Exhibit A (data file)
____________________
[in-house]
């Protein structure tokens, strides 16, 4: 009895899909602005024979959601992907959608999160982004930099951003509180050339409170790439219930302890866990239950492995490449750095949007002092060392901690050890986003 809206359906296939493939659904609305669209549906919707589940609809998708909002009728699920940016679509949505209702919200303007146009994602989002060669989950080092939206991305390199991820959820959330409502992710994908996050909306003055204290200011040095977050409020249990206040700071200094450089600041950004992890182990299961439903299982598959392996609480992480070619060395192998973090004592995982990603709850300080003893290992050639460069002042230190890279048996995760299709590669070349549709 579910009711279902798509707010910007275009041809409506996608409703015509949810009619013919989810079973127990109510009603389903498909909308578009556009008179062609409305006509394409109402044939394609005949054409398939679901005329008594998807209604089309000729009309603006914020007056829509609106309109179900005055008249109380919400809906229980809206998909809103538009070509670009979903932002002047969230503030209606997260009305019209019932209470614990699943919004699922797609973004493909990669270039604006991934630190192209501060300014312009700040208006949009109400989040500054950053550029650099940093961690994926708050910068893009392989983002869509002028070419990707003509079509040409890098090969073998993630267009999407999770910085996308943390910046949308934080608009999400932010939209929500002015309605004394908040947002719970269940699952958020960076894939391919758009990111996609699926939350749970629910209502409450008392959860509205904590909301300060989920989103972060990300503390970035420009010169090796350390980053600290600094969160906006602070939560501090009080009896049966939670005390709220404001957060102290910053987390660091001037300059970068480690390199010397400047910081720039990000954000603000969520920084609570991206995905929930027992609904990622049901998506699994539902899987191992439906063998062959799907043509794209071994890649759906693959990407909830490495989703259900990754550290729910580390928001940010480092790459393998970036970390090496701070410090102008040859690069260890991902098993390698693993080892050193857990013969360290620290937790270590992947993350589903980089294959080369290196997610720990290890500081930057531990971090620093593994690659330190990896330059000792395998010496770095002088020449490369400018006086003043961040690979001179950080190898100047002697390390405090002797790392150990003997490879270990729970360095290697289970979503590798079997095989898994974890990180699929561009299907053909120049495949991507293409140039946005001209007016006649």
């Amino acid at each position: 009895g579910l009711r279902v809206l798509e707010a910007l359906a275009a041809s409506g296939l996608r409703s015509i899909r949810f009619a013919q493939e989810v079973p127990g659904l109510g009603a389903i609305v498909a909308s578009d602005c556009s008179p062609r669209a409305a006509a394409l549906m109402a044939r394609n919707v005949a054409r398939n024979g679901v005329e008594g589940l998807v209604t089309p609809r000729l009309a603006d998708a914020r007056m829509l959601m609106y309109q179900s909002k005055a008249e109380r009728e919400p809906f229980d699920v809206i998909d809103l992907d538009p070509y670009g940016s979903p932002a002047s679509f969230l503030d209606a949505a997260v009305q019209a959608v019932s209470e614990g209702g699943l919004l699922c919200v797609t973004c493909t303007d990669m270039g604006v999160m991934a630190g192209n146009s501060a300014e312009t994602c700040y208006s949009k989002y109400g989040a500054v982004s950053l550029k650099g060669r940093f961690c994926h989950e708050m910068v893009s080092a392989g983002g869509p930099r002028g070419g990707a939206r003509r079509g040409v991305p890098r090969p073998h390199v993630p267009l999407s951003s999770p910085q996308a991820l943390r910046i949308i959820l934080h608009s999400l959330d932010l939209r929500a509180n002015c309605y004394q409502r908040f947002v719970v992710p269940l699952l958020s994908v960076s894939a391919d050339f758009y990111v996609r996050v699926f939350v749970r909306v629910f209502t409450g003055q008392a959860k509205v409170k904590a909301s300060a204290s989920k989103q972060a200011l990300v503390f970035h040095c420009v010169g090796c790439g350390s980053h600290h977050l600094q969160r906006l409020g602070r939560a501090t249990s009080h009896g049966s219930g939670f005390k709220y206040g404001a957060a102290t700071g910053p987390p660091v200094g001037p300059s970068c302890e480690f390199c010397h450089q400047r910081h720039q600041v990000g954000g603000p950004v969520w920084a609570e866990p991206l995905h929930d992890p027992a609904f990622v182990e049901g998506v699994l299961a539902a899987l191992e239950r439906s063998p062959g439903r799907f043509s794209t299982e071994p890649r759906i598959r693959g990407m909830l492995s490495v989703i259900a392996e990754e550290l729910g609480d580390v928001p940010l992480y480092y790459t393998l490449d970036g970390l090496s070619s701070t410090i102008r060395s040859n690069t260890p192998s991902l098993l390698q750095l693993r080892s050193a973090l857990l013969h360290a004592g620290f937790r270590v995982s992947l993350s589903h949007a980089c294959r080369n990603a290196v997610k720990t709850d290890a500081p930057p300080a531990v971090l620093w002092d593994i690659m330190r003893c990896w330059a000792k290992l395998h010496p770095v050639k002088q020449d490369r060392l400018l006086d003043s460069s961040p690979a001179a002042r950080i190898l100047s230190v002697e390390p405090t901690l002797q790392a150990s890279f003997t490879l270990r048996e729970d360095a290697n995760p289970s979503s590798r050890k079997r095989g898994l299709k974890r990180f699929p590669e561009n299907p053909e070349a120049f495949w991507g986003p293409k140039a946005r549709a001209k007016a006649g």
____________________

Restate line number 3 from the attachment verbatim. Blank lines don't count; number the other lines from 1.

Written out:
């Amino acid at each position: 009895g579910l009711r279902v809206l798509e707010a910007l359906a275009a041809s409506g296939l996608r409703s015509i899909r949810f009619a013919q493939e989810v079973p127990g659904l109510g009603a389903i609305v498909a909308s578009d602005c556009s008179p062609r669209a409305a006509a394409l549906m109402a044939r394609n919707v005949a054409r398939n024979g679901v005329e008594g589940l998807v209604t089309p609809r000729l009309a603006d998708a914020r007056m829509l959601m609106y309109q179900s909002k005055a008249e109380r009728e919400p809906f229980d699920v809206i998909d809103l992907d538009p070509y670009g940016s979903p932002a002047s679509f969230l503030d209606a949505a997260v009305q019209a959608v019932s209470e614990g209702g699943l919004l699922c919200v797609t973004c493909t303007d990669m270039g604006v999160m991934a630190g192209n146009s501060a300014e312009t994602c700040y208006s949009k989002y109400g989040a500054v982004s950053l550029k650099g060669r940093f961690c994926h989950e708050m910068v893009s080092a392989g983002g869509p930099r002028g070419g990707a939206r003509r079509g040409v991305p890098r090969p073998h390199v993630p267009l999407s951003s999770p910085q996308a991820l943390r910046i949308i959820l934080h608009s999400l959330d932010l939209r929500a509180n002015c309605y004394q409502r908040f947002v719970v992710p269940l699952l958020s994908v960076s894939a391919d050339f758009y990111v996609r996050v699926f939350v749970r909306v629910f209502t409450g003055q008392a959860k509205v409170k904590a909301s300060a204290s989920k989103q972060a200011l990300v503390f970035h040095c420009v010169g090796c790439g350390s980053h600290h977050l600094q969160r906006l409020g602070r939560a501090t249990s009080h009896g049966s219930g939670f005390k709220y206040g404001a957060a102290t700071g910053p987390p660091v200094g001037p300059s970068c302890e480690f390199c010397h450089q400047r910081h720039q600041v990000g954000g603000p950004v969520w920084a609570e866990p991206l995905h929930d992890p027992a609904f990622v182990e049901g998506v699994l299961a539902a899987l191992e239950r439906s063998p062959g439903r799907f043509s794209t299982e071994p890649r759906i598959r693959g990407m909830l492995s490495v989703i259900a392996e990754e550290l729910g609480d580390v928001p940010l992480y480092y790459t393998l490449d970036g970390l090496s070619s701070t410090i102008r060395s040859n690069t260890p192998s991902l098993l390698q750095l693993r080892s050193a973090l857990l013969h360290a004592g620290f937790r270590v995982s992947l993350s589903h949007a980089c294959r080369n990603a290196v997610k720990t709850d290890a500081p930057p300080a531990v971090l620093w002092d593994i690659m330190r003893c990896w330059a000792k290992l395998h010496p770095v050639k002088q020449d490369r060392l400018l006086d003043s460069s961040p690979a001179a002042r950080i190898l100047s230190v002697e390390p405090t901690l002797q790392a150990s890279f003997t490879l270990r048996e729970d360095a290697n995760p289970s979503s590798r050890k079997r095989g898994l299709k974890r990180f699929p590669e561009n299907p053909e070349a120049f495949w991507g986003p293409k140039a946005r549709a001209k007016a006649g």